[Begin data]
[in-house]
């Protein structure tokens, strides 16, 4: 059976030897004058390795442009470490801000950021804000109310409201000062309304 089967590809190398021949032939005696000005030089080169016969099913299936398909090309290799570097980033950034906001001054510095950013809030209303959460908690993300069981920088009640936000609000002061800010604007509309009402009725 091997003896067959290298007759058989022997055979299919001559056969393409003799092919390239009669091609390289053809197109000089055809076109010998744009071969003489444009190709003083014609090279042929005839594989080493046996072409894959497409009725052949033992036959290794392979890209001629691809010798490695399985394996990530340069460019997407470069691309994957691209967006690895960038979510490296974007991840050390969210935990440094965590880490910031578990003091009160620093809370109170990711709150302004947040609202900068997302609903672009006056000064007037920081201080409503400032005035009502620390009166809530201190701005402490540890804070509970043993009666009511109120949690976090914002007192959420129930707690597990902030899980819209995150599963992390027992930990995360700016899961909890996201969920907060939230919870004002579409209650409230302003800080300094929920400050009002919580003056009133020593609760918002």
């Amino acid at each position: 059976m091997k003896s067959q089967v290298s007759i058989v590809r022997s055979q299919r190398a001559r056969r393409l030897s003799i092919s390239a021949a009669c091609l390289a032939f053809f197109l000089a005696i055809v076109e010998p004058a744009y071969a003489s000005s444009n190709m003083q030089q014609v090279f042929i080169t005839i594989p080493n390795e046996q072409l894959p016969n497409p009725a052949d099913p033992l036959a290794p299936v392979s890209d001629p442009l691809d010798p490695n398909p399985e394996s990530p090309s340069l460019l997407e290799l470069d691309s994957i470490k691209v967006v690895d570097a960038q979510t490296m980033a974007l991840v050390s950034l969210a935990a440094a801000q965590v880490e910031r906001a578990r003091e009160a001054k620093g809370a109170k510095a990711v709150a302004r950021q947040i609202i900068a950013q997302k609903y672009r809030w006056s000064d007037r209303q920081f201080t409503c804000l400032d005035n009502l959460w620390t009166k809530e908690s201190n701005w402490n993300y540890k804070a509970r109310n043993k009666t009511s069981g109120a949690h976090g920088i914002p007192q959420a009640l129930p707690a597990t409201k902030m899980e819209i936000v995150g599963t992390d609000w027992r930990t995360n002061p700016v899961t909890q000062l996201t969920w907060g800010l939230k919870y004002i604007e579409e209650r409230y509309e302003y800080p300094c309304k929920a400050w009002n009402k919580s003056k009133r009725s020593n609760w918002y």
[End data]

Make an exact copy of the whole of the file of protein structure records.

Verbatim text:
[in-house]
């Protein structure tokens, strides 16, 4: 059976030897004058390795442009470490801000950021804000109310409201000062309304 089967590809190398021949032939005696000005030089080169016969099913299936398909090309290799570097980033950034906001001054510095950013809030209303959460908690993300069981920088009640936000609000002061800010604007509309009402009725 091997003896067959290298007759058989022997055979299919001559056969393409003799092919390239009669091609390289053809197109000089055809076109010998744009071969003489444009190709003083014609090279042929005839594989080493046996072409894959497409009725052949033992036959290794392979890209001629691809010798490695399985394996990530340069460019997407470069691309994957691209967006690895960038979510490296974007991840050390969210935990440094965590880490910031578990003091009160620093809370109170990711709150302004947040609202900068997302609903672009006056000064007037920081201080409503400032005035009502620390009166809530201190701005402490540890804070509970043993009666009511109120949690976090914002007192959420129930707690597990902030899980819209995150599963992390027992930990995360700016899961909890996201969920907060939230919870004002579409209650409230302003800080300094929920400050009002919580003056009133020593609760918002």
């Amino acid at each position: 059976m091997k003896s067959q089967v290298s007759i058989v590809r022997s055979q299919r190398a001559r056969r393409l030897s003799i092919s390239a021949a009669c091609l390289a032939f053809f197109l000089a005696i055809v076109e010998p004058a744009y071969a003489s000005s444009n190709m003083q030089q014609v090279f042929i080169t005839i594989p080493n390795e046996q072409l894959p016969n497409p009725a052949d099913p033992l036959a290794p299936v392979s890209d001629p442009l691809d010798p490695n398909p399985e394996s990530p090309s340069l460019l997407e290799l470069d691309s994957i470490k691209v967006v690895d570097a960038q979510t490296m980033a974007l991840v050390s950034l969210a935990a440094a801000q965590v880490e910031r906001a578990r003091e009160a001054k620093g809370a109170k510095a990711v709150a302004r950021q947040i609202i900068a950013q997302k609903y672009r809030w006056s000064d007037r209303q920081f201080t409503c804000l400032d005035n009502l959460w620390t009166k809530e908690s201190n701005w402490n993300y540890k804070a509970r109310n043993k009666t009511s069981g109120a949690h976090g920088i914002p007192q959420a009640l129930p707690a597990t409201k902030m899980e819209i936000v995150g599963t992390d609000w027992r930990t995360n002061p700016v899961t909890q000062l996201t969920w907060g800010l939230k919870y004002i604007e579409e209650r409230y509309e302003y800080p300094c309304k929920a400050w009002n009402k919580s003056k009133r009725s020593n609760w918002y």